Share This Page

Art from the Heart: Connellsville gallery a beehive of activity

| Thursday, Oct. 11, 2012, 1:27 a.m.
Madison Kurpial zealously applies paint to tree leaves at ArtWorks Connellsville. The 9-year-old is a fourth-grader at South Side Elementary School in Connellsville. She is the daughter of Brian and Leanne Kurpial of Connellsville. Laura Szepesi | for the Daily Courier
Daniel Cocks lends a helping hand to 15-year-old Brianna Hunter during the Summer Art Camp for Kids at ArtWorks Connellsville. Brianna, daughter of Tom and Martha Hunter of Keisterville, is a sophomore at Uniontown Area High School. Laura Szepesi | for the Daily Courier
Gay Thompson has a lot to smile about; she instructed youngsters how to make these beautiful fall leaf prints during the 2012 Summer Art Camp for Kids at ArtWorks Connellsville. Thompson, who lives in Bear Rocks, is a retired art teacher of Connellsville Area School District. Laura Szepesi | for the Daily Courier

Collect leaves from trees; flip them over. Slather poster paint on their veiny backsides. Press them between two sheets of paper and – voila! – vibrant autumn art.

Retired art teacher Gay Thompson of Bear Rocks enthusiastically instructed youngsters in the craft of leaf prints one sunny Saturday morning recently, officially ending the 2012 Summer Art Camp sponsored by ArtWorks Connellsville.

Although the classes, students and instructors change year-round, one thing remains constant: Self-taught artist Daniel Cocks is in the background quietly lending a helping hand. Cocks serves as ArtWorks' volunteer arts coordinator/manager.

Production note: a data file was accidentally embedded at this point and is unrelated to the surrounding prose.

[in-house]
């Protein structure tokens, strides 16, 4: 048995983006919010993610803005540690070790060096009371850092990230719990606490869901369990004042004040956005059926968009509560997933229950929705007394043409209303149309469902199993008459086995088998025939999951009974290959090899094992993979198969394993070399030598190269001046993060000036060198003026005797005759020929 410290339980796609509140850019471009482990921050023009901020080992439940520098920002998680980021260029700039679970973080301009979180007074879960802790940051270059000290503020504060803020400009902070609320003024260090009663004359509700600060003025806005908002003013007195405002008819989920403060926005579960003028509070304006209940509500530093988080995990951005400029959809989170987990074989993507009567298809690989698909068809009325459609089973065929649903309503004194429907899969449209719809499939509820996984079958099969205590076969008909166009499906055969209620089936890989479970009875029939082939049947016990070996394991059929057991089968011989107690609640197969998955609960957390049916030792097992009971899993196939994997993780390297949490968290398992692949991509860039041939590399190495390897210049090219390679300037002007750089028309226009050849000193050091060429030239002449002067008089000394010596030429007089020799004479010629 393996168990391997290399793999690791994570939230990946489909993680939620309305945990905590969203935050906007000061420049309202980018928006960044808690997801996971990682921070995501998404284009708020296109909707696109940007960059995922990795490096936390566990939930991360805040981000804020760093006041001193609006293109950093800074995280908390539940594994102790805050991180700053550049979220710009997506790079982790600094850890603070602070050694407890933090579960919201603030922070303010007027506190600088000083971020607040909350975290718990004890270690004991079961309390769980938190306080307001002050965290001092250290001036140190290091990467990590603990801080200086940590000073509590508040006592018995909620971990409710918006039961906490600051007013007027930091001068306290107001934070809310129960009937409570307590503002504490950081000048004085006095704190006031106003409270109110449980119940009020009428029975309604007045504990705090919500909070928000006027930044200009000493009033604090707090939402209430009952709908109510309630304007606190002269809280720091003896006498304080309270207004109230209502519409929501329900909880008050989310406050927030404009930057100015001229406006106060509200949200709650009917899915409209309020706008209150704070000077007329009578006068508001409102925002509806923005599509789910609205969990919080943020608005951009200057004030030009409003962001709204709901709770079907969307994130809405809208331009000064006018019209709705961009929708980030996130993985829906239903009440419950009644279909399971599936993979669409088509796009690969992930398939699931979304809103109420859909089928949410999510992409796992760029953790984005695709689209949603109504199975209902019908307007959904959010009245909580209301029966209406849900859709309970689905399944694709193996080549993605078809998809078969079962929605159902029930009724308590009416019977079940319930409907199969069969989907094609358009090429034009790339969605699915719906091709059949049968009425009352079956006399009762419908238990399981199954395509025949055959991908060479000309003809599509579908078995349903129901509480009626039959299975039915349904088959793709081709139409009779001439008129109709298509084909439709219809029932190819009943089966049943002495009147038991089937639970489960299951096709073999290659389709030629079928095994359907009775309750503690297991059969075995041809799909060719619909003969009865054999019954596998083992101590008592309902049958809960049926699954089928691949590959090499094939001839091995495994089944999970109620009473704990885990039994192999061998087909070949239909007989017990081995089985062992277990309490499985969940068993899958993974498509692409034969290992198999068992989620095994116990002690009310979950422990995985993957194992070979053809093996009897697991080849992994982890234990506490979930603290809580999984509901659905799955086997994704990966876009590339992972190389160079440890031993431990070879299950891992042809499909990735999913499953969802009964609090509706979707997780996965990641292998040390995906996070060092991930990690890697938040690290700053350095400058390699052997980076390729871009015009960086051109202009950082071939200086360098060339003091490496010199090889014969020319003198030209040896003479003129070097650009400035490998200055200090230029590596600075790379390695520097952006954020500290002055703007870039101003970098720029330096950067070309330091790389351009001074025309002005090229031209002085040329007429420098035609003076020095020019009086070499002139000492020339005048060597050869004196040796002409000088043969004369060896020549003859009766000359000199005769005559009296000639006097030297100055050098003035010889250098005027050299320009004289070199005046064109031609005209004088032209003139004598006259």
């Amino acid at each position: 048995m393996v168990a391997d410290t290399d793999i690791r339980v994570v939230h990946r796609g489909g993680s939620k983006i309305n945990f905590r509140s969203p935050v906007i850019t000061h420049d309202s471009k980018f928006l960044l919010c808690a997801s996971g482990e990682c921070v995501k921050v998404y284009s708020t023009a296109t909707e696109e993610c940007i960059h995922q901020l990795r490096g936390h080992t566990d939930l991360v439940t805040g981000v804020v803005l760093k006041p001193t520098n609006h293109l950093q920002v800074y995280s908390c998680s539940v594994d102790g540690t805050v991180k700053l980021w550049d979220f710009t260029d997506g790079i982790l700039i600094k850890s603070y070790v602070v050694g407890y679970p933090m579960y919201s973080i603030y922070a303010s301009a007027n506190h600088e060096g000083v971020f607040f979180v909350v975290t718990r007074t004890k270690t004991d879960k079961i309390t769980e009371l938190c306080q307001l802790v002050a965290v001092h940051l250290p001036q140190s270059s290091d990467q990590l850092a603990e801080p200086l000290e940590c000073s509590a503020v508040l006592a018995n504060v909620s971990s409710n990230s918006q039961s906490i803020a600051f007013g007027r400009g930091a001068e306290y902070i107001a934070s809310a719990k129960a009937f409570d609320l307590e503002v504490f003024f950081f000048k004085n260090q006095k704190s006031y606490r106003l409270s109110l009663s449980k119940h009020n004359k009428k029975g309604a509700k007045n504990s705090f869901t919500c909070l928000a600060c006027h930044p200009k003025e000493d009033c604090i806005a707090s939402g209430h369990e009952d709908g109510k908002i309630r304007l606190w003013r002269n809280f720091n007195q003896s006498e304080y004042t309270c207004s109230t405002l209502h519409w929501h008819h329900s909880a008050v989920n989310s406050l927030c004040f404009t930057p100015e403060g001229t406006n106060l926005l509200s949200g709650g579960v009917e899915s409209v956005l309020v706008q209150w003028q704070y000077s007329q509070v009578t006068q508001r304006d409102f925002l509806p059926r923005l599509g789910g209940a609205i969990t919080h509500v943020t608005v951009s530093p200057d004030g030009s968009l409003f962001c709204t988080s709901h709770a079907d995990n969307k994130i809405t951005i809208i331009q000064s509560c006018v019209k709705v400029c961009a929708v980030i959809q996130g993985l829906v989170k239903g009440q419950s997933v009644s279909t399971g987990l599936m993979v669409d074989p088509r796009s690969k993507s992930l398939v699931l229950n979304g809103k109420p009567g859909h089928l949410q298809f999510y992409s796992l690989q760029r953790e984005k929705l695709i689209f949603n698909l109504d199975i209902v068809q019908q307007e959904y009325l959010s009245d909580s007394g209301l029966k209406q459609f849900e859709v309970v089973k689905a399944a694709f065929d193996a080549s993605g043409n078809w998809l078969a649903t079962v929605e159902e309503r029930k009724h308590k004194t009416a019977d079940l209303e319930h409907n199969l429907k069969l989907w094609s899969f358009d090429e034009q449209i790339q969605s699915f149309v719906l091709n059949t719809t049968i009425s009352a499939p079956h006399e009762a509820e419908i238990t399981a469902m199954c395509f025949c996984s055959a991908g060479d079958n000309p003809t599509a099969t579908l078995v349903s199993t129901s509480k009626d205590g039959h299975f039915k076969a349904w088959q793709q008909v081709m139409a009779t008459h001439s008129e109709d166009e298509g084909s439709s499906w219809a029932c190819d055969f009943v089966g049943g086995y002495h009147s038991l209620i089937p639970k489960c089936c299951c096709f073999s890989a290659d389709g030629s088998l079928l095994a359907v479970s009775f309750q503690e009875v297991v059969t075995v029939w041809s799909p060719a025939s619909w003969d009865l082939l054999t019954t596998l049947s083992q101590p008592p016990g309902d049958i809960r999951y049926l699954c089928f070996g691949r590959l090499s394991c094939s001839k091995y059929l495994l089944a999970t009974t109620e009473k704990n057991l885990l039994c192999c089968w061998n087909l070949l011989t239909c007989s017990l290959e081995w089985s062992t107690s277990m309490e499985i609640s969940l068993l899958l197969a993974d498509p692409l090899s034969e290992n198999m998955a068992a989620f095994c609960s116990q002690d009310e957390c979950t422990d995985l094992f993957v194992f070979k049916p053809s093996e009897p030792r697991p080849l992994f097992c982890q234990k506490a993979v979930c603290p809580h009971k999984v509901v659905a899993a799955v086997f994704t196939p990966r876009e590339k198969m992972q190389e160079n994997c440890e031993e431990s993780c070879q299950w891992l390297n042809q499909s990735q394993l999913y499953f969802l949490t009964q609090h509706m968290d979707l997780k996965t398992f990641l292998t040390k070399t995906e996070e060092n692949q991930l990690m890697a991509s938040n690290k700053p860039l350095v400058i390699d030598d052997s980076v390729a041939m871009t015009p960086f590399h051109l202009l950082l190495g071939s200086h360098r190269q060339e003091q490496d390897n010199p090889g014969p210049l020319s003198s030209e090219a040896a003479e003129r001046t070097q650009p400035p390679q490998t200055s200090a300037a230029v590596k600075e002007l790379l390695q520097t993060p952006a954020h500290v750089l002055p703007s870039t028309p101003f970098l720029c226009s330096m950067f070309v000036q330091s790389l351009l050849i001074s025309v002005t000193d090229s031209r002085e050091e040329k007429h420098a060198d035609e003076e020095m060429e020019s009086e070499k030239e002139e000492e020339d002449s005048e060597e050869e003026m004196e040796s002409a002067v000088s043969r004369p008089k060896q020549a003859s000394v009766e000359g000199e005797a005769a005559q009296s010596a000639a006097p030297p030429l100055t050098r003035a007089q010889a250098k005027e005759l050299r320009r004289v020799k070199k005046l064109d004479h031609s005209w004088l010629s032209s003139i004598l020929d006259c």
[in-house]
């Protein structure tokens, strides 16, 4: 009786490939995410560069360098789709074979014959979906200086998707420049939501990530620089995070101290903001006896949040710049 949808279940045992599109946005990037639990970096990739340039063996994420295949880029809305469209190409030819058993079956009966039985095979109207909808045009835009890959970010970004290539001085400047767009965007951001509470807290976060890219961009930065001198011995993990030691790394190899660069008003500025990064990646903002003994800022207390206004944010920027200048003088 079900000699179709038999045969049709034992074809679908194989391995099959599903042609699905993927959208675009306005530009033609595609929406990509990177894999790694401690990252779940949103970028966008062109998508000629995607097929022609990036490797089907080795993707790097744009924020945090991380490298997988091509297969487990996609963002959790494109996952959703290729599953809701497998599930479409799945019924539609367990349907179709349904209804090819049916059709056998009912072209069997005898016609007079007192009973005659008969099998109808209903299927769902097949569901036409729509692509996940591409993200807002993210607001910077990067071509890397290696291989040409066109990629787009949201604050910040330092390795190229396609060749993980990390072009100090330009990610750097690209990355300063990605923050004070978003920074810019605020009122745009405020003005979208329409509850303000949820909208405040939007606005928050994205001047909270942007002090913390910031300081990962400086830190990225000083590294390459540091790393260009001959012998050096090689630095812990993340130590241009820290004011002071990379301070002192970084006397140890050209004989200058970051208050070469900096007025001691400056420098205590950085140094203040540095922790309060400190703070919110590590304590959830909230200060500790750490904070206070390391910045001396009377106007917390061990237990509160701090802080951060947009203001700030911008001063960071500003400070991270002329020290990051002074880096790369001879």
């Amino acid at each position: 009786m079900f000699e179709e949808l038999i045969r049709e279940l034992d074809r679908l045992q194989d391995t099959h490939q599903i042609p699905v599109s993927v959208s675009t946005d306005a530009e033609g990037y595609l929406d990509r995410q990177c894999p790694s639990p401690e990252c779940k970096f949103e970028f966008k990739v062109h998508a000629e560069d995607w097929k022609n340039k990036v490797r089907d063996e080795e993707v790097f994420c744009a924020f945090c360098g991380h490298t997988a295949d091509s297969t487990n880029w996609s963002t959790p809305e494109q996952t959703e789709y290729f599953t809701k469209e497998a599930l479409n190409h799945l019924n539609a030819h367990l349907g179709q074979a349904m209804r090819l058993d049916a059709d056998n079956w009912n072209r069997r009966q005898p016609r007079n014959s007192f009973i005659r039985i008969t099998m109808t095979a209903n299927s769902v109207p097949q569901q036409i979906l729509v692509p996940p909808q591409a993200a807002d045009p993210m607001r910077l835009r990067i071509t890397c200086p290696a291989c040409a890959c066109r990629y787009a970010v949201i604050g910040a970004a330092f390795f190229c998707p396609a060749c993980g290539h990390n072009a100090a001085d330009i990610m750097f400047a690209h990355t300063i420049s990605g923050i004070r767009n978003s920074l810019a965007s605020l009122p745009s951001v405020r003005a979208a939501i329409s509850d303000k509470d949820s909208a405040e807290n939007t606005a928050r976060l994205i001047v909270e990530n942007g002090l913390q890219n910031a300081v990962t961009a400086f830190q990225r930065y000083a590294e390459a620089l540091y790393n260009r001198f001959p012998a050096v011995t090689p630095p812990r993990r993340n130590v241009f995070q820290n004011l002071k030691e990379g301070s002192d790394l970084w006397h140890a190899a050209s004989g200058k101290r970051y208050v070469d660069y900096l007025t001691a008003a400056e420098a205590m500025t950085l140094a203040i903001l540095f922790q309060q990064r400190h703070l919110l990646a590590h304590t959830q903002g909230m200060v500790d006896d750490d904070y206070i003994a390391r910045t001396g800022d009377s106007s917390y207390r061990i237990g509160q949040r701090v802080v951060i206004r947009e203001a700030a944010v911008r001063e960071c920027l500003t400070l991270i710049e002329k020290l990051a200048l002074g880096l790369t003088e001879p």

The unassuming Connellsville resident taught himself how to make stained-glass windows after moving to town about a decade ago. He was motivated when he discovered that the glass — made by Youghiogheny Opalescent Glass — “was produced right here in Connellsville!”

ArtWorks' second year

ArtWorks will celebrate its second anniversary in December. It is an arm of Fayette County Cultural Trust, which was started by Cocks and Mike Edwards.

“We like the arts and also like promoting other local artists,” Cocks said. “This area is full of talented people. The (ArtWorks) gallery gives them a place where they can showcase and sell their work.”

Currently, 75 artists' talents are on display in various media such as paintings, woodwork, fabric and metal crafts – and more.

The written word is also honored at ArtWorks, as books by local authors are marketed.

“We provide a venue for them to sell their books,” Cocks said, “and have hosted events where writers do book signings.”

Cocks and Gay Thompson met several years ago at Art on the Yough, a summer event held in conjunction with the Connellsville Historical Society's Braddock's Crossing event.

Kids' summer art camp

ArtWorks began to host Summer Art Camp for Kids last year. It is held at ArtWorks' building on Crawford Avenue downtown. This year's camp ran for 10 Saturdays. Kids ages 6 to 15 signed up for hourlong sessions that included tie-dyed T-shirts, stamp and scratch art, thumbprint critters and more.